meability were assessed to corroborate the in vitro results. Fig. 2C shows that DAB induced a marked inhibition of the peritoneal dye leakage, induced by HMGB1. HMGB1 elicits an inflammatory response through diverse pathways, including MyD88/IRAK/TRAF, which leads to NF-B activation; the Rac1/ PI3K pathway; via the activation of ERK 1/2 and p38 MAPK downstream of TLR2/4; and the Ras/p38 pathway downstream of RAGE (25-27). Therefore, DAB could affect the p38 pathway, HUVECs were stimulated by HMGB1 and treated with DAB. HMGB1 upregulated the expression of phosphorylated p38, which was clearly reduced by treatment with DAB (Fig. 2D). In addition, treatment with DAB (5 or 10 M) inhibited the formation of HMGB1-induced paracellular gaps with the formation of dense F-actin rings (Fig. 2E). However, DAB alone did not affect the formation of dense F-actin rings. The reduction in HMGB1-induced permeability and p38 activation by DAB points towards a promising role as ant-sepsis drugs.

Effects of DAB on HMGB1-mediated expression of CAMs, and adhesion/migration of human neutrophils

Previous report indicated that the expressions of CAMs (ICAM-1, VCAM-1, and E-selectin) were increased by HMGB1,

Fig. 2. Effects of DAB on HMGB1-mediated permeability in vitro and in vivo. Effects of treatment with different concentrations of DAB for 6 h on barrier disruption caused by LPS (A, 100 ng/ml, 4 h) or HMGB1 (B, 1 g/ml, 16 h) were monitored by measuring the flux of Evans blue-bound albumin across HUVECs. (C) The effects of DAB on HMGB1-induced (2 g/mouse, i.v.) vascular permeability in mice were examined by measuring the amount of Evans blue in peritoneal washings (expressed g/mouse, n = 5). (D) HUVECs were activated with HMGB1 (1 g/ml, 16 h), followed by treated with different concentrations of DAB for 6 h. The effects of DAB on HMGB1-mediated expression of phospho-p38 were determined by ELISA. (E) Staining for F-actin. HUVEC monolayers grown on glass coverslips were stimulated with or without HMGB1 for 1 h, and then treated with DAB (5 or 10 M) for 6 h, and stained for F-actin. Arrows indicate intercellular gaps. The representative images were from three separate experiments in different days with similar results. Results are expressed as the mean ± SEM of three separate experiments in different days. *P < 0.05 versus LPS (A) or HMGB1 (B-D). 216 BMB Reports

Anti-septic activity of dabrafenib Byeongjin Jung, et al.

which is correlated with vascular inflammatory diseases (28). CAMs also support the behaviors of leukocytes (adhesion and transmigration toward endothelium to the site of inflammation (28). As can be seen in Fig. 3A, DAB reduced the expression of CAMs by HMGB1 signaling pathway. In addition to reduced CAM expression, DAB reduced the adherence of the human neutrophils to HUVECs and their subsequent migration (Fig. 3B-3D). These results were consistent with in vivo data by the suppression of HMGB1- or CLP-induced migration of leukocytes in the peritoneal space (Fig. 3E).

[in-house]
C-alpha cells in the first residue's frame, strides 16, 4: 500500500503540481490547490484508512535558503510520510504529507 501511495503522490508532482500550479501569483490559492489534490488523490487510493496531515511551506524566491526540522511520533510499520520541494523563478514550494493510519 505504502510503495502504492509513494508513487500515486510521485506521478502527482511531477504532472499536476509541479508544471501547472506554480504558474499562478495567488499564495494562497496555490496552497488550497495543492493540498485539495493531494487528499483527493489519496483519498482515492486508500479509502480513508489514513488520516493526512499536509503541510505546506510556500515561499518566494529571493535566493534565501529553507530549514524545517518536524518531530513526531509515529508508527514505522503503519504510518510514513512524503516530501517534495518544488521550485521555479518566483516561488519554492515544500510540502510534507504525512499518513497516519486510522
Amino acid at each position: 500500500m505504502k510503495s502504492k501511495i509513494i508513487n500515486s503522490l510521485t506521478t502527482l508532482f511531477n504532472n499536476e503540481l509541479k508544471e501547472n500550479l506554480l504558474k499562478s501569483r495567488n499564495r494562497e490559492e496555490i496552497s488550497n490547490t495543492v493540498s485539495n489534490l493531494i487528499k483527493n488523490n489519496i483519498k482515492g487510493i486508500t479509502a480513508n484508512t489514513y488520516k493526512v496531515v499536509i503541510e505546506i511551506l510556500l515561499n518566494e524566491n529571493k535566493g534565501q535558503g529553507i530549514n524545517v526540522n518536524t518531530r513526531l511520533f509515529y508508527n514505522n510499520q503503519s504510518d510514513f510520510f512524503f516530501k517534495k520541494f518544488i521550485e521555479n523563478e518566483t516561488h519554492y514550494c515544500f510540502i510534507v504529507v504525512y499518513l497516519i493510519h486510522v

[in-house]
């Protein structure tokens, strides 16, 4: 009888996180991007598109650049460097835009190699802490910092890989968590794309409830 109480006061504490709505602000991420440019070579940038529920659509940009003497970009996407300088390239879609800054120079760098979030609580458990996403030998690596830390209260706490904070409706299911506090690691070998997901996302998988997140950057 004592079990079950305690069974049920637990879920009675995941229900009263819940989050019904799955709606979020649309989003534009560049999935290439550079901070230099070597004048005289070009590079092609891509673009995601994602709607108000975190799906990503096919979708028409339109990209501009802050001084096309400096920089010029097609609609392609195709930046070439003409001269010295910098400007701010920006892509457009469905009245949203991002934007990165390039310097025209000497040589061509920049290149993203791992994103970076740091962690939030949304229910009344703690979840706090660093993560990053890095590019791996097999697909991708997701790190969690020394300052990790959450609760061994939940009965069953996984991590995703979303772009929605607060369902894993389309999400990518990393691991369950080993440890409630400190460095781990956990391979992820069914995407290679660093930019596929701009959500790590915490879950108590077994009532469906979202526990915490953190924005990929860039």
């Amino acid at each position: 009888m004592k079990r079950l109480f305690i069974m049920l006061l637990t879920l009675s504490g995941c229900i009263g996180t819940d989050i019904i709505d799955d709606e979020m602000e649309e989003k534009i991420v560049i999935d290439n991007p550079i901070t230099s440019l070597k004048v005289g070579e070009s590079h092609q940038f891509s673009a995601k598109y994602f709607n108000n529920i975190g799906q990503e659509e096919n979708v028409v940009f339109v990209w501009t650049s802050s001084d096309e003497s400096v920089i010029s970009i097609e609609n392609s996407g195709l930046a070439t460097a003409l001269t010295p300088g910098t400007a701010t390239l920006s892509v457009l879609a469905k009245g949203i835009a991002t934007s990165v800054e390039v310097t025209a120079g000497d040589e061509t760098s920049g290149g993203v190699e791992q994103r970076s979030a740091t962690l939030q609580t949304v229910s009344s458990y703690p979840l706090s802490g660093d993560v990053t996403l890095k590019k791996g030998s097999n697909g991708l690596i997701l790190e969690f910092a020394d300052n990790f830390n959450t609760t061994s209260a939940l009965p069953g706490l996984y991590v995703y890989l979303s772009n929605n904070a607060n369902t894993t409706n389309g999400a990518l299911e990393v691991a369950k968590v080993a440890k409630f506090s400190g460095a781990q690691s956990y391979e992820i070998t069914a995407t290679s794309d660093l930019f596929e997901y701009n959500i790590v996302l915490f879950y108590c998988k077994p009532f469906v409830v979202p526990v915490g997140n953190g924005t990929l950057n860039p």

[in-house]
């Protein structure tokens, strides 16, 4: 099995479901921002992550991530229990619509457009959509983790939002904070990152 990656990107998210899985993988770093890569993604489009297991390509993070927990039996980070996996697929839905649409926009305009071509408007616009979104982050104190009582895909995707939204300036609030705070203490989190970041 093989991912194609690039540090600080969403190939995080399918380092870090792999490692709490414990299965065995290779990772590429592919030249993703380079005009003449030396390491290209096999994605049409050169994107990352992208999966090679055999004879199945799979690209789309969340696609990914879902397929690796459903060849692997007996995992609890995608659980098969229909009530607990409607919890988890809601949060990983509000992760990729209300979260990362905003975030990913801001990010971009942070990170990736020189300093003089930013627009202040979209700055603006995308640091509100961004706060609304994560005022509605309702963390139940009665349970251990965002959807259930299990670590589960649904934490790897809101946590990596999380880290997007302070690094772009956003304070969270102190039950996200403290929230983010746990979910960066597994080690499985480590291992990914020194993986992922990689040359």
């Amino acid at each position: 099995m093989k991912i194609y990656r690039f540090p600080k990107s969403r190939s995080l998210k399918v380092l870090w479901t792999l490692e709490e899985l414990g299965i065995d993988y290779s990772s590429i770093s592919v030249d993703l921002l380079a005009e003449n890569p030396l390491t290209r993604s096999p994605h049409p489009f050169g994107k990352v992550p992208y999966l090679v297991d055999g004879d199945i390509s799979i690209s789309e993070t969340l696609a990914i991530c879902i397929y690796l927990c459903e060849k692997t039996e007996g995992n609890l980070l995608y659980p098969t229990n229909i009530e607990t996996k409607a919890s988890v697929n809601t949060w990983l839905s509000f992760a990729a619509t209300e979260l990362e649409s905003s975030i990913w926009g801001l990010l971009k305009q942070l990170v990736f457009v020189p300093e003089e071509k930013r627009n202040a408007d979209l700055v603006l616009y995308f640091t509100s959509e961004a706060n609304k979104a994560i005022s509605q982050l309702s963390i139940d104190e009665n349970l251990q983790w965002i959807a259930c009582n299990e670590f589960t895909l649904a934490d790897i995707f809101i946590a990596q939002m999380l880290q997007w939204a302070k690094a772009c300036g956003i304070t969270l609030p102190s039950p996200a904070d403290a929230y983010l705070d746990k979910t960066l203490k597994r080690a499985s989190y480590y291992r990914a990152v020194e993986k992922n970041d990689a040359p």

Effects of DAB on HMGB1-stimulated activation of NF-B/ERK and production of IL-6/TNF-

Vascular inflammatory mediators, such as TNF- and IL-6, commit to progressions of the systemic severe vascular inflammatory responses and secreted by HMGB1 (29). As outlined above, HMGB1 stimulates the release of pro-inflammatory cytokines through various pathways (14, 27, 30), including ERK 1/2, ultimately leading to the activation of NK-B and upregulation of inflammatory cytokine release. Therefore, we determined the effects of DAB on the activation of inflammatory signaling molecules and the secretion of TNFand IL-6, HUVECs were activated with HMGB1 for 16 h, followed by incubation with DAB for 6 h. Our results indicate that DAB significantly reduced TNF- and IL-6 levels (Supplementary Fig. 1A and 1B). As shown in Supplementary Fig. 1C and 1D, DAB treatment (6 h) inhibited the the phosphorylation of NF-B and ERK 1/2 by HMGB1. And, we measured HMGB1induced translocation of NF-B from cytosol to nucleus by using p65 NF-B and fluorescein isothiocyanate (FITC)-conjugated antibody. As a result, data (Supplementary Fig. 1E) indicated

that treatment with DAB inhibited the translocation of NF-B p65 from cytoplasm into nucleus by HMGB1.

Protective effect of DAB in the CLP-induced septic lethality

It is well known that upregulated expressions of HMGB1 contribute the progression and severity of sepsis (14, 31). In this study, we showed the inhibitory and cytoprotective effects of DAM on HMGB1 and underlying signaling effects. This prompted us to validate the effects of DAB on the survival study of mice with sepsis following CLP surgery. To determine whether DAB protects mice from CLP-induced sepsis lethality DAB was administered to mice after CLP. A single administration of DAB (260 or 520 g/kg, 12 h after CLP) did not prevent CLP-induced death (data not shown). Thus, we next administered same amounts of DAB twice (once 12 h after CLP and once 50 h after CLP). This increased the survival rate from 30 to 50%, according to the Kaplan-Meier survival analysis (P < 0.00001, Fig. 4A). The marked improvement in survival rate achieved by the administration of DAB indicated that the inhibitory effects of DAB on not only HMGB1 secretion but inflammatory responses were therapeutic strategy for management of sepsis and septic shock.

Protective effect of DAB in the CLP-induced tissues injury